Several alleged UFO videos have been circulating for the last few years, and now the Pentagon has officially released them, in order to dampen public speculation about their authenticity. There is now no question that the videos are genuine Navy videos of unidentified aerial phenomena (UAP). But of course, the core questions remains – what are they?
The temptation, of course, is to leap from “unidentified” or unknown to “alien.” As I have discussed before, this also happens with astronomical observations, although professional astronomers tend to be more cautious. Every time we encounter a previously unknown astronomical phenomenon (starting, famously, with pulsars that were originally nicknamed LGMs for “little green men”) someone speculates if we can be seeing an alien artifact. So far the answer has been no.
The Pentagon has a program, previously secret but now acknowledged, to seek out, document, and examine UAP. The concern was not alien visitors, but foreign technology. Do the Russians have spy drones we might want to know about? Or perhaps we can detect testing of new weapons. Out of this program, these three released videos emerged. So let’s step back and ask the question everyone wants to ask – what is the probability that one or more of these videos represent alien technology visiting the Earth? I would argue that the answer is – extremely low.
Part of the reason for this answer is that rare things are rare. So far we have no confirmation that aliens are on or near the Earth. We have no confirmation that alien technological civilizations exist within feasible travel range to the Earth. They have not made their presence known, and there isn’t a single piece of objective or undeniable evidence. So the chance that some unknown phenomenon represents a specific, new, and unlikely phenomenon is inherently unlikely. This factor is often neglected, especially by believers. What are the odds that that indistinct blob verifies your specific beliefs?
But the reason I first journeyed from UFO believer to UFO skeptic is different (I only later appreciated with representativeness heuristic and the role of statistics and other factors). In my younger days I wanted to see solid evidence of aliens, and scoured the available literature and evidence looking for the best. I was perpetually disappointed. Belief simply became unsustainable in the face of endless crappy and disappointing evidence. Anything juicy was eventually revealed to be a hoax, or clearly identified as a known terrestrial phenomenon. Eventually my doubt was crystalized by something Carl Sagan said in a Cosmos episode – that even after decades of searching, there isn’t one piece of unambiguous evidence.
Looking back, and after years of skeptically analyzing countless paranormal and fringe claims, I see a definite telling pattern to such evidence. Alleged evidence of such things is also in that perfect gray zone, enough to be tantalizing but never enough to positively identify what is being viewed. Why are all the UAP videos blurry and indistinct? Because the ones that are in focus are identified – and they are mundane, or at least not alien. In other words, they are unidentified not because they are alien, but because they are blurry. Blurry evidence may be enough to spark interest, and even sustain it for a while, but eventually you get tired of it. Eventually you realize that Sasquatch is Blobsquatch – the phenomenon is the blurry photos, not what is allegedly in the photos.
I would also now argue for the judicious application of Occam’s Razor – the simplest explanation, the one that introduces the fewest new assumptions, is this. If you have a program gathering together all the unusual videos, photos, radar signatures, and sightings, there are going to be some that, by chance, are particularly unusual and difficult to identify. Even in a world without alien spacecraft buzzing around, any such program is going to produce video like the ones we are seeing, ones that defy definite identification. There will always be a residue of “unnkown,” but unknown does not mean aliens, any more than it means extradimensional visitors, time travelers, psychic bigfeet, angels, or any other specific phenomenon.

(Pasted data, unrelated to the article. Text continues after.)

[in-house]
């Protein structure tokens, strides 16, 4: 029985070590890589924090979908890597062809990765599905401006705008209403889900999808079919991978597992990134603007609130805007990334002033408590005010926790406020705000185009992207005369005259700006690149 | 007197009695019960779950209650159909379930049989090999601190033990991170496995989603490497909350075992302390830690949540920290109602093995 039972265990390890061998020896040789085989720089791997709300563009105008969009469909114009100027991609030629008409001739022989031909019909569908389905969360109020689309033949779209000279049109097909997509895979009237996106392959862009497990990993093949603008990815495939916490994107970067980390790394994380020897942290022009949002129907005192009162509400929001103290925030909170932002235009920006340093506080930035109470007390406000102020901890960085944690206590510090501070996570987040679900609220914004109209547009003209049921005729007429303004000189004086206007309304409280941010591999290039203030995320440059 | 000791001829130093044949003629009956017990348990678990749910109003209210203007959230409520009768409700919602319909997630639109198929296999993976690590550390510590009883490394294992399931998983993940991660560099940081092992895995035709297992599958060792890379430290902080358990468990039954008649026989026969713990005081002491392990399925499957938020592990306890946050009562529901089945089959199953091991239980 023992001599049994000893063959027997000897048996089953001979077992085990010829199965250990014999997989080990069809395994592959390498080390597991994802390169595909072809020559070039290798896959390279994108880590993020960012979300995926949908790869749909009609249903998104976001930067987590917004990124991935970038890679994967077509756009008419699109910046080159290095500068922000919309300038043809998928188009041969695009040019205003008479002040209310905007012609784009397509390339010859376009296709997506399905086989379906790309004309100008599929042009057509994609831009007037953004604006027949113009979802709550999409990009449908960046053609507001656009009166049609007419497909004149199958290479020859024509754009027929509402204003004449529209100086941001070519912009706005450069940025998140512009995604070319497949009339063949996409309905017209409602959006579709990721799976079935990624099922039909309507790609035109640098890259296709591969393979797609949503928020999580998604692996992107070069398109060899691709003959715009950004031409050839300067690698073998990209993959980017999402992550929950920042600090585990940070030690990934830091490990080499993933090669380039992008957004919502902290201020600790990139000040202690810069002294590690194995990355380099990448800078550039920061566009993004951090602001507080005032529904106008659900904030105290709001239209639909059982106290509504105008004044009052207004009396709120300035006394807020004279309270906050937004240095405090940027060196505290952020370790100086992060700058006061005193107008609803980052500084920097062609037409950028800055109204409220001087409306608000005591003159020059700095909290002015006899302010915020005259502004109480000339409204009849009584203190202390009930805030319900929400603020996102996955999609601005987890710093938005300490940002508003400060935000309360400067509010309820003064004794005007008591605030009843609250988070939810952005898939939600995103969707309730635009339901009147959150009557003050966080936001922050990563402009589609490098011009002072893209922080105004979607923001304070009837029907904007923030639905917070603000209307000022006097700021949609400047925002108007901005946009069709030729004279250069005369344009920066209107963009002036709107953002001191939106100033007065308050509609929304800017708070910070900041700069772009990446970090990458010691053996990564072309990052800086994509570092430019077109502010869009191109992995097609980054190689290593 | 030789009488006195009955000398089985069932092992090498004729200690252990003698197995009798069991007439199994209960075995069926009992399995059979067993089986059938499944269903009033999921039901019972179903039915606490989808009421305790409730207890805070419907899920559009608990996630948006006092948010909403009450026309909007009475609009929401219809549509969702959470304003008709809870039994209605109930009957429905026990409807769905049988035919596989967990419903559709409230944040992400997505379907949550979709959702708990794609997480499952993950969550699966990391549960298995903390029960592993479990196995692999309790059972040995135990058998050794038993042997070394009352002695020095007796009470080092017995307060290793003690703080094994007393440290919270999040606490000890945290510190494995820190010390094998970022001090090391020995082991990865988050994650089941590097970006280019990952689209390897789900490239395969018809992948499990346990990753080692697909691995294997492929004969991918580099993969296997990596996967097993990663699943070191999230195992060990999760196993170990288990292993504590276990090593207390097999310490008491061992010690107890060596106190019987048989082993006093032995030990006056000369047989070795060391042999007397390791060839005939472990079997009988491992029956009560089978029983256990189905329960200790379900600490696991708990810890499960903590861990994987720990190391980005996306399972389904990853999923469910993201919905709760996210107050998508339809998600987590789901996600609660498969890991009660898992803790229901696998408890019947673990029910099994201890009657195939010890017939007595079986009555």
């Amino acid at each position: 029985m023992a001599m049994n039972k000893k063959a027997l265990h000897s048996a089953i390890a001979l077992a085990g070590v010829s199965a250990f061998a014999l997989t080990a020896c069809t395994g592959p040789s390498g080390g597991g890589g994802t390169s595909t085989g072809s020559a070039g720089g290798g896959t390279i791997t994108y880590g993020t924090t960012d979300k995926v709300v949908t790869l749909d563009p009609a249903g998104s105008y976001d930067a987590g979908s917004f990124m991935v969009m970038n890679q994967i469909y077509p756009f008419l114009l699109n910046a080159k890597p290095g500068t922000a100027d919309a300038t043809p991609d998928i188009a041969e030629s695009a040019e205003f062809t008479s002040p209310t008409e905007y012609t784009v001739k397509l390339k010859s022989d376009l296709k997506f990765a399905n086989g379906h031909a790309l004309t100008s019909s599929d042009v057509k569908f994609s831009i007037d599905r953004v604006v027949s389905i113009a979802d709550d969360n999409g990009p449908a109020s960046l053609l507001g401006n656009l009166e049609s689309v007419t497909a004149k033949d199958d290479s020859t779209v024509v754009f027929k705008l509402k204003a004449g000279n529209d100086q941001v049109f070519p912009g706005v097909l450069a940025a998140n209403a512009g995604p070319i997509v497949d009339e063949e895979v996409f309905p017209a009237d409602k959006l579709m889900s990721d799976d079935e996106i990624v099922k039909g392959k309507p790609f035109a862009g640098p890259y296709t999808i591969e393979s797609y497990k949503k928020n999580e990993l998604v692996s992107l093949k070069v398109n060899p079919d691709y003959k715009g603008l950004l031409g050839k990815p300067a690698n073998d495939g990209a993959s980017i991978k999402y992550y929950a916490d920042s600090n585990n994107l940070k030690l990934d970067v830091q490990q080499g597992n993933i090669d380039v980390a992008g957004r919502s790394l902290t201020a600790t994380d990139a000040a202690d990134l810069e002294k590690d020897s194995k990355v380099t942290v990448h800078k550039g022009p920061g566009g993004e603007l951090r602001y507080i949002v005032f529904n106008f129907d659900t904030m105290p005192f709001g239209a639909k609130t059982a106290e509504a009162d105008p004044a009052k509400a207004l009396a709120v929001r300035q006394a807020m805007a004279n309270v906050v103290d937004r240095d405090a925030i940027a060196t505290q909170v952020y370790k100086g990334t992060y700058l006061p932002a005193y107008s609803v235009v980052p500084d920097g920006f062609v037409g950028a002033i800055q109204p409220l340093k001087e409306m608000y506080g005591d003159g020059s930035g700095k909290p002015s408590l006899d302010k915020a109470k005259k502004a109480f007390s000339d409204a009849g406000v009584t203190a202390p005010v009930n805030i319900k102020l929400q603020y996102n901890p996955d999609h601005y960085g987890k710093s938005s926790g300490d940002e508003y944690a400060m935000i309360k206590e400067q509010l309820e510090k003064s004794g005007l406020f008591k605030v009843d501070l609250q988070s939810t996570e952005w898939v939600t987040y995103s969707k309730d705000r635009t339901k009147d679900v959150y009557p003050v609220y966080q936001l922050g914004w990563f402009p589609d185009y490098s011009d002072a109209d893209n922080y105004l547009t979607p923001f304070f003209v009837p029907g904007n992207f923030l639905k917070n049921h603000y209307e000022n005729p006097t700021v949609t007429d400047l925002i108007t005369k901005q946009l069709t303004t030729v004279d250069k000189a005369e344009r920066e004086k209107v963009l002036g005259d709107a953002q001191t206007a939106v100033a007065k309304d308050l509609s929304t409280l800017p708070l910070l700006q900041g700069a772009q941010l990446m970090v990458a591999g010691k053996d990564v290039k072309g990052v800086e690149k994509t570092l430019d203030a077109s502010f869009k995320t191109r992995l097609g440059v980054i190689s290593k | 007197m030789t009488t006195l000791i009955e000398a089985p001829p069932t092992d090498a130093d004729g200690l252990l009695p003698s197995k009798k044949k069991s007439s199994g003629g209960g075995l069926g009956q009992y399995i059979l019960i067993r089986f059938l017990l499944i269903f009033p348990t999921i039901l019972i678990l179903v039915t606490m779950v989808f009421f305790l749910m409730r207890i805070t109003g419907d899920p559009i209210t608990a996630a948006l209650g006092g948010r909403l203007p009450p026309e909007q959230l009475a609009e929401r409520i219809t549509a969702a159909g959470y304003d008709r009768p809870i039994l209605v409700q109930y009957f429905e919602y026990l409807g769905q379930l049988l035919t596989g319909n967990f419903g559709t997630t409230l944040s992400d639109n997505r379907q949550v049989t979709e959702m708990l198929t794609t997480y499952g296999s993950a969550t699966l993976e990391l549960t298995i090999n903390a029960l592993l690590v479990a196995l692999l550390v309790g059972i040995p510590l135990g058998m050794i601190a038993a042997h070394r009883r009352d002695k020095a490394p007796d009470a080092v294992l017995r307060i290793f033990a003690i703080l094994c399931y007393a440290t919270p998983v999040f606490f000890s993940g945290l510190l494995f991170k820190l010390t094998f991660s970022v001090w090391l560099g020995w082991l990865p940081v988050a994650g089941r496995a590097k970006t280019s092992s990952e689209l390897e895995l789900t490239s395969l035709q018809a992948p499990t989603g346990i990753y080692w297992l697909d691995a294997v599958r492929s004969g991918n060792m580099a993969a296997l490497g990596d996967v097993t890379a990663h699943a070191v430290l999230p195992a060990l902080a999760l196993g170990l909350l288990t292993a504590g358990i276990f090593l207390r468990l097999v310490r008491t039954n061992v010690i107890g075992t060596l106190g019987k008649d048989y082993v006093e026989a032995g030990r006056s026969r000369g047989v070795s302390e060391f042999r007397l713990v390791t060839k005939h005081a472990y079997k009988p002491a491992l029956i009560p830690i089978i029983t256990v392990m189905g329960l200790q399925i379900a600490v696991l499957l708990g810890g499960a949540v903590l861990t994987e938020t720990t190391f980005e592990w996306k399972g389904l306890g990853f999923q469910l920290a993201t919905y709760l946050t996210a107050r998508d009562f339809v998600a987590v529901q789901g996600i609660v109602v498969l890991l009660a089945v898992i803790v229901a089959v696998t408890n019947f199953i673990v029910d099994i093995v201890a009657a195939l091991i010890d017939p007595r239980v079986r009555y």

Looking at these three videos my main response is to yawn. They are the same thing I have been seeing for decades, blurry indistinct objects without good reference to tell us size, distance, or speed. They are the UFO version of Blobsquatch. The white dot moving along the waves could be a bird. I don’t know that it is, but I also don’t know that it isn’t. Are the others drones? I don’t know – they are black smudges. To what extent is a trick of perspective or lighting playing a role? Who knows? At this point they are not even interesting to me. Like the Pentagon, I would only be concerned that they represent foreign hostile technology. If the Pentagon is reassured that they aren’t, then they are likely not anything interesting.
But the observers were pilots, some will say. Who cares. They are still people with the same neurology as you and me. But they were moving in usual ways. First, unusual for what? Second, we don’t know that because the whole point is we can’t be sure what we are seeing, and we don’t have a good reference to definitely characterize their movement.
For me the only interesting phenomenon here is psychological and neurological. If we could somehow positively identify these objects, then great. They are overwhelmingly likely to be yet another great example of how easily fooled humans are, and how unreliable our senses can be in unique or unusual circumstances. We already have plenty of examples, but more are always welcome. It won’t change anything, but I will throw them on the mountainous pile of former examples.
I would be as interested as anyone if we genuinely had evidence of alien visitors or made contact with aliens. Call me when that actually happens.
This content was originally published here.